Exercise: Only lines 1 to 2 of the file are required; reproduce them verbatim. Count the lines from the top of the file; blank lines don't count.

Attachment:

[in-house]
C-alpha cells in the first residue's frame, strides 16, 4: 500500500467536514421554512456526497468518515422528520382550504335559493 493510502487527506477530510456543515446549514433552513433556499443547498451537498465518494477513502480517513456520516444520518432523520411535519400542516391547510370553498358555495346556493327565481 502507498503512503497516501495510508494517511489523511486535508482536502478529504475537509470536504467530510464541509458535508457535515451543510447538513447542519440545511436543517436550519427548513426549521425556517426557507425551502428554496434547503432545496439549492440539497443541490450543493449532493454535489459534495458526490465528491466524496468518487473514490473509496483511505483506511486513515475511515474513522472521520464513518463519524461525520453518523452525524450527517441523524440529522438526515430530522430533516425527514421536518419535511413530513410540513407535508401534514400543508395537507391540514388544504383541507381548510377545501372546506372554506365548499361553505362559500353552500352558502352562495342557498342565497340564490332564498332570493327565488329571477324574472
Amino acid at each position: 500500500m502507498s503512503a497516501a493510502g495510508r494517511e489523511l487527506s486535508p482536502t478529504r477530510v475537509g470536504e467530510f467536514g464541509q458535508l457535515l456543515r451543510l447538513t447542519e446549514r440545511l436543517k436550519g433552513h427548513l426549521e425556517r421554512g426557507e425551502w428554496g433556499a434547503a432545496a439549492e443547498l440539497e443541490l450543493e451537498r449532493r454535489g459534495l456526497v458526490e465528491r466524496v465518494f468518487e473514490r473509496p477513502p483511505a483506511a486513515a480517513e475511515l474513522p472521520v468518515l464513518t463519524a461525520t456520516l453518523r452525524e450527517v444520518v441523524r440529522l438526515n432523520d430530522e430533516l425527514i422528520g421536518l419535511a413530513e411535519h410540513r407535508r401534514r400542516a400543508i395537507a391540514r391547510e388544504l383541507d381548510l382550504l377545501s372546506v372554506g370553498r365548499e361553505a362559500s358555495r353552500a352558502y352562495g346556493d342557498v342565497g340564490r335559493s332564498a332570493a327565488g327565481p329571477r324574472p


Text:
[in-house]
C-alpha cells in the first residue's frame, strides 16, 4: 500500500467536514421554512456526497468518515422528520382550504335559493 493510502487527506477530510456543515446549514433552513433556499443547498451537498465518494477513502480517513456520516444520518432523520411535519400542516391547510370553498358555495346556493327565481 502507498503512503497516501495510508494517511489523511486535508482536502478529504475537509470536504467530510464541509458535508457535515451543510447538513447542519440545511436543517436550519427548513426549521425556517426557507425551502428554496434547503432545496439549492440539497443541490450543493449532493454535489459534495458526490465528491466524496468518487473514490473509496483511505483506511486513515475511515474513522472521520464513518463519524461525520453518523452525524450527517441523524440529522438526515430530522430533516425527514421536518419535511413530513410540513407535508401534514400543508395537507391540514388544504383541507381548510377545501372546506372554506365548499361553505362559500353552500352558502352562495342557498342565497340564490332564498332570493327565488329571477324574472